Los Angeles: Singer-actor Mandy Moore has released her first song in a decade. Titled ‘When I Wasn’t Watching’, the number is from her new album, the name of which is yet to be declared. The album is slated for release early next year. “The idea of diving back into music after so much time and personal change was really intimidating to me for a while,” a report in variety.com quoted Moore as saying. “But then I finally realised: I’m the only person who can make this move. It all has to start with me,” she added. Also Read – I have personal ambitions now: PriyankaThe song has been produced by longtime collaborator Mike Viola and the video has been directed by Lauren Dukoff. The release is significant because it is her first music since her former husband Ryan Adams faced multiple accusations of sexual harassment. “I think everyone’s had the experience of feeling lost and not quite understanding how you’ve found yourself at a certain point in your life. And I think the key is not to judge yourself for that. I’m a big believer in the idea that what you’ve journeyed through is ultimately going to factor into the person you become, and how you’ll greet whatever big challenge you face next,” Moore asserted. The actor, who is looking forward to the premiere of her show ‘This Is Us’, began recording her upcoming album earlier this year. She created the album’s lyrics on her own and recorded each song live with a full band set-up. The 35-year-old actor will release another single before the end of the year.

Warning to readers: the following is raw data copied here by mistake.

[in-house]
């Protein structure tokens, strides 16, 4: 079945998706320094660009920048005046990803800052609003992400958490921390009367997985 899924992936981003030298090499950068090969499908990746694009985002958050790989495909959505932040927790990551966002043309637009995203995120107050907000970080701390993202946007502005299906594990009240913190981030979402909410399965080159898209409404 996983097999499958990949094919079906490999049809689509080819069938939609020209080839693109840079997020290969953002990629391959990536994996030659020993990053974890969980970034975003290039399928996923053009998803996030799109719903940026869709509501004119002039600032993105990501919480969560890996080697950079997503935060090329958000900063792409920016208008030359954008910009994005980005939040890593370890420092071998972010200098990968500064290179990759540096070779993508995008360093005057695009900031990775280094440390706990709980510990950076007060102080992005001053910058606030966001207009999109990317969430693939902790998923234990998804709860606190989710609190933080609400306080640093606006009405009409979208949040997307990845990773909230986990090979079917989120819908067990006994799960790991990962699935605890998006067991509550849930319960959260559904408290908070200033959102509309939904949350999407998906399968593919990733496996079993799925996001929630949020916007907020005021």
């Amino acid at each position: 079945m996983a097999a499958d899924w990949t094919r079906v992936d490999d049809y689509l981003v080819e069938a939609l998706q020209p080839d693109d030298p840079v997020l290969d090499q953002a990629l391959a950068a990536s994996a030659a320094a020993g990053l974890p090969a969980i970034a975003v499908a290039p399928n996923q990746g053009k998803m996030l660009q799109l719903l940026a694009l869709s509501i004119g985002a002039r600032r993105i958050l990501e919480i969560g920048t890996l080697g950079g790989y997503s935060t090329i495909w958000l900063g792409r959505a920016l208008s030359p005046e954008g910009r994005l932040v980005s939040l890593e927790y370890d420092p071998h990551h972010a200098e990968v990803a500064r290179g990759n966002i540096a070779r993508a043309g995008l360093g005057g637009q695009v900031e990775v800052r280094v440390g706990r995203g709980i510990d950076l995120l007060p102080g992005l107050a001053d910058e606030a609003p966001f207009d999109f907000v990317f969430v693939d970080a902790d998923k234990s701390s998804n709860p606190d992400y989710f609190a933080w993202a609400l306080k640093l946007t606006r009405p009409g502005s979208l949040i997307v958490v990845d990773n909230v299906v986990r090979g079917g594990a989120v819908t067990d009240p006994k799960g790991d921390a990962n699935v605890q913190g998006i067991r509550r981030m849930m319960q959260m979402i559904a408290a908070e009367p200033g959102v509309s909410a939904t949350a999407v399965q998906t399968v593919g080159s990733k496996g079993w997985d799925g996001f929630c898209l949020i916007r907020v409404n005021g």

The Union government has been at work trying to rein in the increasing onion prices ahead of crucial assembly elections in Maharashtra and Haryana. Excess monsoon and supply disruptions due to floods in major onion producing states like Maharashtra and Karnataka are said to have hardened both the wholesale and retail prices of onion, causing a rise in its price since May. With the impending assembly elections, rising onion prices indicate a tipping of the scales affecting the delicate electoral arithmetic, as history bears witness to it. Regarding matters of price, there the things that the government can do: hold discussions with the commerce ministry to review the whole regime of export and import if something sustainable is to be done. A step in this direction has been the Union government notifying the price of $850 per tonnes for export of all varieties of onions to discourage its export and cater to the domestic market. Another option being that the government invokes essential commodities act, 1955 and impose a stock limit on traders under which the Union government is empowered to notify a stock limit for a commodity for a specific period; this discourages the hoarders as they cannot stock beyond the limit. But short-term economic measures apart, there is a history of electoral politics in India in connection with hike in onion prices. Pertinent in the historical context is the general election of 1980, commonly called the “onion election”, as Indira Gandhi put it. The rising onion prices contributed to the fall of the first non-Congress government after Independence. But within a year, onions took to reign of politics when the prices shot up to Rs 6—unthinkable at that time (now the prices touching Rs 80 a kg!) This marked the beginning of a trend which would be routine phenomena in India’s electoral politics. Fast forward to 2013, the prices shot up to Rs 100 a kg in some parts of north India, forcing the country to float a tender to import onions from Pakistan, Egypt, and China. Rise in price of onions and other essential commodities pushed inflation, compounding matters for UPA II before Assembly elections in crucial states like Delhi and Rajasthan. Consequently, Congress was comprehensively routed in both states. Bare facts are that onions are less than 1 per cent by value of India’s agricultural production and the average Indian consumes less than 800 grams of this seasonal crop in a month, the supply of which traditionally dips during July to September—time when only stored winter crop harvested around March is available for consumption. The most obvious thing is not economics but the politics surrounding the onion phenomena. The political footprint of this was established in the 1980 elections in the backdrop of Indira Gandhi after her post-emergency election debacle. The prices of onions despite its relatively inelastic demand is more of an indicator of the electoral wave than of economics.